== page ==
The Contribution of Individual and Group Social Networks to Knowledge Diffusion among Farmers in Semi-Arid Kenya
Following the radical change of the extension sector in eastern Africa that was triggered by the disproving of the traditional ‘Transfer of Technology’ paradigm in the 1990s, a number of competing and largely decentralized extension approaches have been developed. Basing upon the hypothesis that innovative arrangements and practices emerge from social interaction rather than from the traditional technology development chain, most of those new approaches aim to facilitate exchange and networking among farmers, research and extension organizations. From the coexistence of traditional and alternative approaches arise the need for, and the opportunity of comparative evaluation and impact assessments.
The paper investigates the diffusion of innovative farm management technologies in two rural development projects that follow dissimilar extension approaches. Household and community-level social networks represent the analytical levels of analysis. A full sample of 433 households has been interviewed in West Pokot and Makueni Districts of Kenya. Primary data was collected using semi-structured questionnaires, expert interviews, group discussions and rankings, as well as observation. Data was analyzed employing sociometric and statistical software packages.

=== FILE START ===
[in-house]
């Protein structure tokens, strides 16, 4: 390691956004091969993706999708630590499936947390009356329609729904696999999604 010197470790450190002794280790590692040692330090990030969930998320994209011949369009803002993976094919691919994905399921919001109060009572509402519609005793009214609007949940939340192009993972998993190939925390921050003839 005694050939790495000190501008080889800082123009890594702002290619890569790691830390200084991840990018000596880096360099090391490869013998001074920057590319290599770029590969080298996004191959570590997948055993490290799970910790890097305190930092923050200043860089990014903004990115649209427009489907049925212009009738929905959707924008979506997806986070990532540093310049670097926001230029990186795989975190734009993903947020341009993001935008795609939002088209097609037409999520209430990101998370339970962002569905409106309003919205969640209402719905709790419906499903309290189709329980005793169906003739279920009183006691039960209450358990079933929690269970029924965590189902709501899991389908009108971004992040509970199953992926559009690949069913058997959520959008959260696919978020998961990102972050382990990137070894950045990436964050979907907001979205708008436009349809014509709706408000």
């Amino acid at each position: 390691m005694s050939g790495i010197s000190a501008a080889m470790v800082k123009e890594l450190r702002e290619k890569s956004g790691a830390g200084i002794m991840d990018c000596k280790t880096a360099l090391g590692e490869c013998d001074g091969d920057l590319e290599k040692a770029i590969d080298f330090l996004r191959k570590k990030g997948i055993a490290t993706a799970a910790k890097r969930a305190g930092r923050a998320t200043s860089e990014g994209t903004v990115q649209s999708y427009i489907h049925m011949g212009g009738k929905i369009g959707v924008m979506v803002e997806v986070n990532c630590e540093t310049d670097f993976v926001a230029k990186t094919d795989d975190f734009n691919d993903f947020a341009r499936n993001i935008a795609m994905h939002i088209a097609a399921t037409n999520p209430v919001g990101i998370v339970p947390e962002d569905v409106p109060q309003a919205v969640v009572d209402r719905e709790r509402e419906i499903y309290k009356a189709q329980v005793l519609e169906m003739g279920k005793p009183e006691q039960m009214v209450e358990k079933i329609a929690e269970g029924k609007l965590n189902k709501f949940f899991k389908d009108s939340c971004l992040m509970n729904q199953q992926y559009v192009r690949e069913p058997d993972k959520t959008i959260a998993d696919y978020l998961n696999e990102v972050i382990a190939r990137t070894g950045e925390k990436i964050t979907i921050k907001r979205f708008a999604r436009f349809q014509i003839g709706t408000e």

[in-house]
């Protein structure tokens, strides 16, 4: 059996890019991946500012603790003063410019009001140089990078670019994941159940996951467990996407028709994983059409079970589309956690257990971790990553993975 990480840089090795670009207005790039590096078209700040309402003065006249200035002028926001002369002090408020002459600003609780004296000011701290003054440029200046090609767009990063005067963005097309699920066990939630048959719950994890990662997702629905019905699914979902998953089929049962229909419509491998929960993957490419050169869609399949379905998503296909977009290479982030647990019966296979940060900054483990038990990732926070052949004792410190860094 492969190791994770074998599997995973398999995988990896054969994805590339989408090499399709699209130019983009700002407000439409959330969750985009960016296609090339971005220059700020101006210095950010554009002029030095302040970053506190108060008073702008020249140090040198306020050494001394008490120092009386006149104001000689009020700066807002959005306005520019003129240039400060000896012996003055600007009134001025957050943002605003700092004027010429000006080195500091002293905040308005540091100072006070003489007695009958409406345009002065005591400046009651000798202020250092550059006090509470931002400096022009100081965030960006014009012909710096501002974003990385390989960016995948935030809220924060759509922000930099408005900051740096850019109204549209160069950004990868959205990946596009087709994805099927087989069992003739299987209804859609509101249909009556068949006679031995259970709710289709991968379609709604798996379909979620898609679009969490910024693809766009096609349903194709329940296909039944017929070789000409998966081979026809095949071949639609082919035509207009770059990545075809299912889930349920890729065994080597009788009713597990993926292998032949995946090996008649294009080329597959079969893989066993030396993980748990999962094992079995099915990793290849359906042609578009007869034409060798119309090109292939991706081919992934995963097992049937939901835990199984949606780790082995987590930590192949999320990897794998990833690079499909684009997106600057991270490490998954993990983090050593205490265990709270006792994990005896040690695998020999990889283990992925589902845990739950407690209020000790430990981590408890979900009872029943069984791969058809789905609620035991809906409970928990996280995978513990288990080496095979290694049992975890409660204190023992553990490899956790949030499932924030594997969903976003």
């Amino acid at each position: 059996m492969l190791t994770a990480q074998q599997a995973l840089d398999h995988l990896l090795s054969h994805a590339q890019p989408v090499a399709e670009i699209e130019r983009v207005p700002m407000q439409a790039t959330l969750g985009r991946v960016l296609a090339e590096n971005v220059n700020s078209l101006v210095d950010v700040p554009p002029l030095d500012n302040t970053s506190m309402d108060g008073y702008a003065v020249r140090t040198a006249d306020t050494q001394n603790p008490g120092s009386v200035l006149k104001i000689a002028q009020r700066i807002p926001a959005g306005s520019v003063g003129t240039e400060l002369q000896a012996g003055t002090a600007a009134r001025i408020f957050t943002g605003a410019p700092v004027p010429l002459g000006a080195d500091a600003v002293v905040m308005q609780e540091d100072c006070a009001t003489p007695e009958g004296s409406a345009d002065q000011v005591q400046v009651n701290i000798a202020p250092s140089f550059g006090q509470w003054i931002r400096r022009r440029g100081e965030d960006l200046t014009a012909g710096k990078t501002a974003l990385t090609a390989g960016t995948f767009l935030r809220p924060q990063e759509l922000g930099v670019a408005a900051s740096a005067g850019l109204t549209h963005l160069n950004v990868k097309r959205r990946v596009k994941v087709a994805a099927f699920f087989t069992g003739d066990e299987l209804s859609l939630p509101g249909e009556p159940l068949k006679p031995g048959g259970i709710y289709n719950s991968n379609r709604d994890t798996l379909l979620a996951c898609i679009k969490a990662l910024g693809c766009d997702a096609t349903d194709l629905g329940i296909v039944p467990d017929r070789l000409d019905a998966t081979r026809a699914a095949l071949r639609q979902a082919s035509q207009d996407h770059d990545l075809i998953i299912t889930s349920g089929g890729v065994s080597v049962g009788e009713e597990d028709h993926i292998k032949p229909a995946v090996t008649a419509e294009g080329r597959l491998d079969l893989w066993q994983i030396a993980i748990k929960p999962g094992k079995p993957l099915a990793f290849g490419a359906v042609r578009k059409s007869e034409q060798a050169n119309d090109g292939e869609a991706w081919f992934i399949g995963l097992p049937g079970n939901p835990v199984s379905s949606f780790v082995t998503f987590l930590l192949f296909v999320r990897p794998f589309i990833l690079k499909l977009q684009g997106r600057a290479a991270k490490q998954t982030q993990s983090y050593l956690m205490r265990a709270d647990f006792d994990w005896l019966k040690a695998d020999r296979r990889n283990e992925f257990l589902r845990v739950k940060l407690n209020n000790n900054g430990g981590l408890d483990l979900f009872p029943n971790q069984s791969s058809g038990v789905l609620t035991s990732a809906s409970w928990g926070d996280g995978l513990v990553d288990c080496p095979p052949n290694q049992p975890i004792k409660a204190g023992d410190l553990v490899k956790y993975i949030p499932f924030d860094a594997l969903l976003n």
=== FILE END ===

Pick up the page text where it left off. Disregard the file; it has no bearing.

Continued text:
Farm household innovativeness is related to the household communication networks, as well as to the activities of development-oriented village organizations and farmers groups. Research findings are captured in a statistical model. Recommendations refer to the intensification of farmer-to-farmer knowledge exchange, in order to further improve efficiency and efficacy of the technology extension efforts.
Darr, D. (2005). The Contribution of Individual and Group Social Networks to Knowledge Diffusion among Farmers in semi-arid Kenya. Conference on International Agricultural Research for Development, October 11-13 2005, Stuttgart-Hohenheim.